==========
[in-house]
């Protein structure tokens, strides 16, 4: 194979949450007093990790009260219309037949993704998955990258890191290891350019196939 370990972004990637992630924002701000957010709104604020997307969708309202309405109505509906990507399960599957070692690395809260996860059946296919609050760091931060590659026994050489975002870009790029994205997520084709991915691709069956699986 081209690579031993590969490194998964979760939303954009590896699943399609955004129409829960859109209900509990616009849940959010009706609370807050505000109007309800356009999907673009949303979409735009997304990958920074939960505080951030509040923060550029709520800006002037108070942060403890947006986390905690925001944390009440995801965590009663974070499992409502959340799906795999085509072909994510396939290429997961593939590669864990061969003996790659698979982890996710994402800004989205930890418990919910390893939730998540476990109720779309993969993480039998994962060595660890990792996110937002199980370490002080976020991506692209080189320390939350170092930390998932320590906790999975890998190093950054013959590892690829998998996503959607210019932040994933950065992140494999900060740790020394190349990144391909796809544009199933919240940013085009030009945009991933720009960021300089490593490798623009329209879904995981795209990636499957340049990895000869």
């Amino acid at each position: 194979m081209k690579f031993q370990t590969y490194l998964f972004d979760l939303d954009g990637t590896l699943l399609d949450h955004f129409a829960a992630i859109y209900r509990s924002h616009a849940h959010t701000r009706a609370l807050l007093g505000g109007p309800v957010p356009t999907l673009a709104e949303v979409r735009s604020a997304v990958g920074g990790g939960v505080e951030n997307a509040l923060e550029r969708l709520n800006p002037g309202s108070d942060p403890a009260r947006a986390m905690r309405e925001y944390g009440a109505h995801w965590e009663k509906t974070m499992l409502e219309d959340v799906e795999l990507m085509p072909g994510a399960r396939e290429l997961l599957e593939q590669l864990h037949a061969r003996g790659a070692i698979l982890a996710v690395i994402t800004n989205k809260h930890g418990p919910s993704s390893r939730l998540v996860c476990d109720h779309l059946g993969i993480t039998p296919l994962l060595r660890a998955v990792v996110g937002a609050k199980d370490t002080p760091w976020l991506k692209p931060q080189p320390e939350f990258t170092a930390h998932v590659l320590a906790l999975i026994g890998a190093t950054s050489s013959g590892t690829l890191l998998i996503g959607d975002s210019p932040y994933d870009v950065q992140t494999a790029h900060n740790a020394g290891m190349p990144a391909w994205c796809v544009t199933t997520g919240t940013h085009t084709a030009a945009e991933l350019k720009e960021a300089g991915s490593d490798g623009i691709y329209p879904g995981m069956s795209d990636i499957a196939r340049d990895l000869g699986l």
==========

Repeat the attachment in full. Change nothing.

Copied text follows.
[in-house]
């Protein structure tokens, strides 16, 4: 194979949450007093990790009260219309037949993704998955990258890191290891350019196939 370990972004990637992630924002701000957010709104604020997307969708309202309405109505509906990507399960599957070692690395809260996860059946296919609050760091931060590659026994050489975002870009790029994205997520084709991915691709069956699986 081209690579031993590969490194998964979760939303954009590896699943399609955004129409829960859109209900509990616009849940959010009706609370807050505000109007309800356009999907673009949303979409735009997304990958920074939960505080951030509040923060550029709520800006002037108070942060403890947006986390905690925001944390009440995801965590009663974070499992409502959340799906795999085509072909994510396939290429997961593939590669864990061969003996790659698979982890996710994402800004989205930890418990919910390893939730998540476990109720779309993969993480039998994962060595660890990792996110937002199980370490002080976020991506692209080189320390939350170092930390998932320590906790999975890998190093950054013959590892690829998998996503959607210019932040994933950065992140494999900060740790020394190349990144391909796809544009199933919240940013085009030009945009991933720009960021300089490593490798623009329209879904995981795209990636499957340049990895000869």
């Amino acid at each position: 194979m081209k690579f031993q370990t590969y490194l998964f972004d979760l939303d954009g990637t590896l699943l399609d949450h955004f129409a829960a992630i859109y209900r509990s924002h616009a849940h959010t701000r009706a609370l807050l007093g505000g109007p309800v957010p356009t999907l673009a709104e949303v979409r735009s604020a997304v990958g920074g990790g939960v505080e951030n997307a509040l923060e550029r969708l709520n800006p002037g309202s108070d942060p403890a009260r947006a986390m905690r309405e925001y944390g009440a109505h995801w965590e009663k509906t974070m499992l409502e219309d959340v799906e795999l990507m085509p072909g994510a399960r396939e290429l997961l599957e593939q590669l864990h037949a061969r003996g790659a070692i698979l982890a996710v690395i994402t800004n989205k809260h930890g418990p919910s993704s390893r939730l998540v996860c476990d109720h779309l059946g993969i993480t039998p296919l994962l060595r660890a998955v990792v996110g937002a609050k199980d370490t002080p760091w976020l991506k692209p931060q080189p320390e939350f990258t170092a930390h998932v590659l320590a906790l999975i026994g890998a190093t950054s050489s013959g590892t690829l890191l998998i996503g959607d975002s210019p932040y994933d870009v950065q992140t494999a790029h900060n740790a020394g290891m190349p990144a391909w994205c796809v544009t199933t997520g919240t940013h085009t084709a030009a945009e991933l350019k720009e960021a300089g991915s490593d490798g623009i691709y329209p879904g995981m069956s795209d990636i499957a196939r340049d990895l000869g699986l």